CFP: "Failure" in Islamic Reform
April 12-13, 2013
Submission Deadlline: January 11, 2013
Over the course of the 19th and 20th centuries, Muslim political and intellectual figures have focused much of their energy on the issue of reform. From Muhammad Abduh, Muhammad Iqbal, and Ismail Gaspirali in the colonial era, to Salafis and secularizing state officials in the post-colonial period, a wide range of Muslims have seemed to agree that the Islamic community has veered from the straight path and that, consequently, the manifestation(s) of Islam in the modern world need to be re-imagined and re-formulated. The work of such Muslim reformers has transcended imperial and national boundaries and created new forms of networks, institutions, and authority.
Simultaneous with the Muslim attention accorded to reform, academic scholars of Islam have also been captivated by efforts to reform the faith. While researchers in the field have opened an important conversation on this aspect of modern Islamic thought, we have not yet sufficiently problematized how the “canon” of reformers was established and the metrics that have been used to evaluate such Muslim reformers and reform movements. How have Muslim intellectuals, ‘ulama’, social welfare organizations, and Muslim-majority states in the 19th and 20th centuries defined what it means for reform to succeed or fail? How do their standards compare with the criteria that academic scholars have employed in the study, and evaluation, of Islamic reform? Overall, the conference aims to facilitate both a historical and methodological conversation over how we approach the question of whether a reformer has succeeded or failed.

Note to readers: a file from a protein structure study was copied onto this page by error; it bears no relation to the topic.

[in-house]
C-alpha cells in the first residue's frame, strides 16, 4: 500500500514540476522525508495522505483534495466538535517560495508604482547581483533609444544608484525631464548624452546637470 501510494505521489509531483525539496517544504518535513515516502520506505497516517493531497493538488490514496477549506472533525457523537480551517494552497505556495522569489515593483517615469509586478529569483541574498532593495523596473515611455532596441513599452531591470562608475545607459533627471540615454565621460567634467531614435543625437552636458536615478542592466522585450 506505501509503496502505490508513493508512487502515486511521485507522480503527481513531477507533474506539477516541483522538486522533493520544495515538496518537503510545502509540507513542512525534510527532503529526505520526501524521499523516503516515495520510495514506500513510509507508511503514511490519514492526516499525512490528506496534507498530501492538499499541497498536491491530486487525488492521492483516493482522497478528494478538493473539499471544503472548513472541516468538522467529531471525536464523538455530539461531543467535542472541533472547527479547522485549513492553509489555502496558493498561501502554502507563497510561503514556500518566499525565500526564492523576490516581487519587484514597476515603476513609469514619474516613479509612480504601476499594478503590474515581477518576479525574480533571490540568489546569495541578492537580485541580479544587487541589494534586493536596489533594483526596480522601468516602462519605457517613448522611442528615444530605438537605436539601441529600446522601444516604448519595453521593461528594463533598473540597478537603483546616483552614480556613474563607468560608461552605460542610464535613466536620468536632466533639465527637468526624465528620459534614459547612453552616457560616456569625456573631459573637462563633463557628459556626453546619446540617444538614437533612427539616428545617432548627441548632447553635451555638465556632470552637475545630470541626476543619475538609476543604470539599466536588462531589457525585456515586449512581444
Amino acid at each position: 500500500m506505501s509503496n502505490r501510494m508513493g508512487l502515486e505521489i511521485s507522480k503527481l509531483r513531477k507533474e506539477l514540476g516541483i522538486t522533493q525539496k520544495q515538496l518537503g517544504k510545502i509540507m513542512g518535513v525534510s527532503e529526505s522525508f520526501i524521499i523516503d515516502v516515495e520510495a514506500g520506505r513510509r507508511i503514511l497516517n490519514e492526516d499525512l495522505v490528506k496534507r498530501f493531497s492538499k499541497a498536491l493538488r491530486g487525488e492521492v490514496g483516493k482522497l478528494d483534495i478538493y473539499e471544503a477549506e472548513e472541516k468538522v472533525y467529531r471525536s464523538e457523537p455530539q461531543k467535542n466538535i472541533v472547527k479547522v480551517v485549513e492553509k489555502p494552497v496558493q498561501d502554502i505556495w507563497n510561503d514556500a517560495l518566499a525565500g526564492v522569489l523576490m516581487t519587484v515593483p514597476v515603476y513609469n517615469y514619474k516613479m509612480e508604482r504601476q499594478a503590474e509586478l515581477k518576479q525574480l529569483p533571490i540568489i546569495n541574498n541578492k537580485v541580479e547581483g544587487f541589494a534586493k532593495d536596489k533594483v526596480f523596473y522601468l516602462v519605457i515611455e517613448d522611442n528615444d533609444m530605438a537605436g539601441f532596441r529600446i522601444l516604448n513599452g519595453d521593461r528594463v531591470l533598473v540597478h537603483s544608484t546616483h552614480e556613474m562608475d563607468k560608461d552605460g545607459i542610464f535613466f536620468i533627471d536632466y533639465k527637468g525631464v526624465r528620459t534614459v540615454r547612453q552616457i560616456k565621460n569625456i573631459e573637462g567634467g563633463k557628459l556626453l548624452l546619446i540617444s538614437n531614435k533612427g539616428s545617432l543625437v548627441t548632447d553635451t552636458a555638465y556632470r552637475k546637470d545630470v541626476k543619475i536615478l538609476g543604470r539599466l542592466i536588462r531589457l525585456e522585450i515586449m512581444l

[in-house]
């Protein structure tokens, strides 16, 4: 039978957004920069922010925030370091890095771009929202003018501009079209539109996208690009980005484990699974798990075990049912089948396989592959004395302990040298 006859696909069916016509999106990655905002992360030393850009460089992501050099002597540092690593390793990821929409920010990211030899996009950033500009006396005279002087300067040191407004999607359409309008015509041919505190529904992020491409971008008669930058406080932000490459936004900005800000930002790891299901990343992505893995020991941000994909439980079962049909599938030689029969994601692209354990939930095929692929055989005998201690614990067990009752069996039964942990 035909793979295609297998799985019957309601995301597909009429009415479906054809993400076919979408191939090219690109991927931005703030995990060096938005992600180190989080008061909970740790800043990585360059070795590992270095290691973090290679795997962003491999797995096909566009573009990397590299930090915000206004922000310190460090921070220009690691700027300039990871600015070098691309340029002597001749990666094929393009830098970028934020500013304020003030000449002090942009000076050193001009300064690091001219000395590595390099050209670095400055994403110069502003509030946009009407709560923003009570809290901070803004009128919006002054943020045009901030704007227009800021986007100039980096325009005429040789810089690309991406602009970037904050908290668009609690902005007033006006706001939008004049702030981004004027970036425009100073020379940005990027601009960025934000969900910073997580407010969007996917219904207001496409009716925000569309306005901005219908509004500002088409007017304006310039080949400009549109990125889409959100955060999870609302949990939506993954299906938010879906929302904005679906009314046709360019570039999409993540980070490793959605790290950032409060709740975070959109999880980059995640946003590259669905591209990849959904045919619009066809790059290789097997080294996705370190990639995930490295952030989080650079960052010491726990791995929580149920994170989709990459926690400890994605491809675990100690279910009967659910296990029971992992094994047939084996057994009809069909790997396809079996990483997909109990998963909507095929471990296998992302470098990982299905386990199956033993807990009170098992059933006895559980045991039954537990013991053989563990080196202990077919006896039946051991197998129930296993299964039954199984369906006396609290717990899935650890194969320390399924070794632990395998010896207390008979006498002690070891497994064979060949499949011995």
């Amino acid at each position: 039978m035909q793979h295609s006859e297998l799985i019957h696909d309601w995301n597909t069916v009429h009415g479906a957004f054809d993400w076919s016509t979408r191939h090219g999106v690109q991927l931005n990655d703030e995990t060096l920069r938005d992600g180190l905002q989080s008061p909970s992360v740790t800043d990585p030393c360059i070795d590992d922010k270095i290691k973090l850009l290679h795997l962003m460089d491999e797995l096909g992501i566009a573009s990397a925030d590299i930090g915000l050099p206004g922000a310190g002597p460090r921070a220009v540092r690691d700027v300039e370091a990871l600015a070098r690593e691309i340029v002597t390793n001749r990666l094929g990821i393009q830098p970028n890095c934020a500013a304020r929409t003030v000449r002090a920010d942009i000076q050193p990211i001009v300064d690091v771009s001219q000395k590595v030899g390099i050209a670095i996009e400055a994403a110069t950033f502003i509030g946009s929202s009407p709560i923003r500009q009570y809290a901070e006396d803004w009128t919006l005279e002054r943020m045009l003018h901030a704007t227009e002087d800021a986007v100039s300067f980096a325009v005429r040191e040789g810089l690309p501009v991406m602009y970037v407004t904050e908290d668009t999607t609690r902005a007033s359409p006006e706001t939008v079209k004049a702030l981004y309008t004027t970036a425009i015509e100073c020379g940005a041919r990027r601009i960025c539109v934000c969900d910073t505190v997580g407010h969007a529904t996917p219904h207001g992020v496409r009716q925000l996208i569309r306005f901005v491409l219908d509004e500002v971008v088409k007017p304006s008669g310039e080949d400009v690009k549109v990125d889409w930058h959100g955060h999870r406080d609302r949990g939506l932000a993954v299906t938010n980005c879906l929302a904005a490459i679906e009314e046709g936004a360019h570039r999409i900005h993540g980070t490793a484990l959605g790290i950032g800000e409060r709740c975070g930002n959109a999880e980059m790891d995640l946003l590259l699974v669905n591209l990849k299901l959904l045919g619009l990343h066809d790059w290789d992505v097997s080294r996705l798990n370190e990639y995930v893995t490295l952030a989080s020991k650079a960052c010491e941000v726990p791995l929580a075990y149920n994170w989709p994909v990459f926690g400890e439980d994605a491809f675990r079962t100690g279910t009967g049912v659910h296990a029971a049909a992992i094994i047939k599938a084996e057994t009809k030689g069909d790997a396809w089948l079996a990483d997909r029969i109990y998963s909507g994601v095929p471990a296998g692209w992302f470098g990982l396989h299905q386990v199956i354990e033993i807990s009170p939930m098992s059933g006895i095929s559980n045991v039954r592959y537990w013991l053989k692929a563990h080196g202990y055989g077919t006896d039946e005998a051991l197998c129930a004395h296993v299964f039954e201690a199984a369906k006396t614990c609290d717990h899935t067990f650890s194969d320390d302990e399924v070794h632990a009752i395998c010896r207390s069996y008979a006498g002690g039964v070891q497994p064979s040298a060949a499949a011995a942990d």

This graduate student conference, hosted by the Princeton Islamic Studies Colloquium (PISC), will run from Friday to Saturday, April 12-13, 2013. We seek papers from graduate students in multiple disciplines and on diverse geographic and political contexts, from colonial India to contemporary Egypt.
The PISC Conference Organizing Committee:
Megan Brankley Abbas
Simon Wolfgang Fuchs
For more information: www.princeton.
Supported by the Departments of History, Religion and Near Eastern Studies, the Transregional Institute, the Center for the Study of Religion, and the Workshop on Arab Political Development.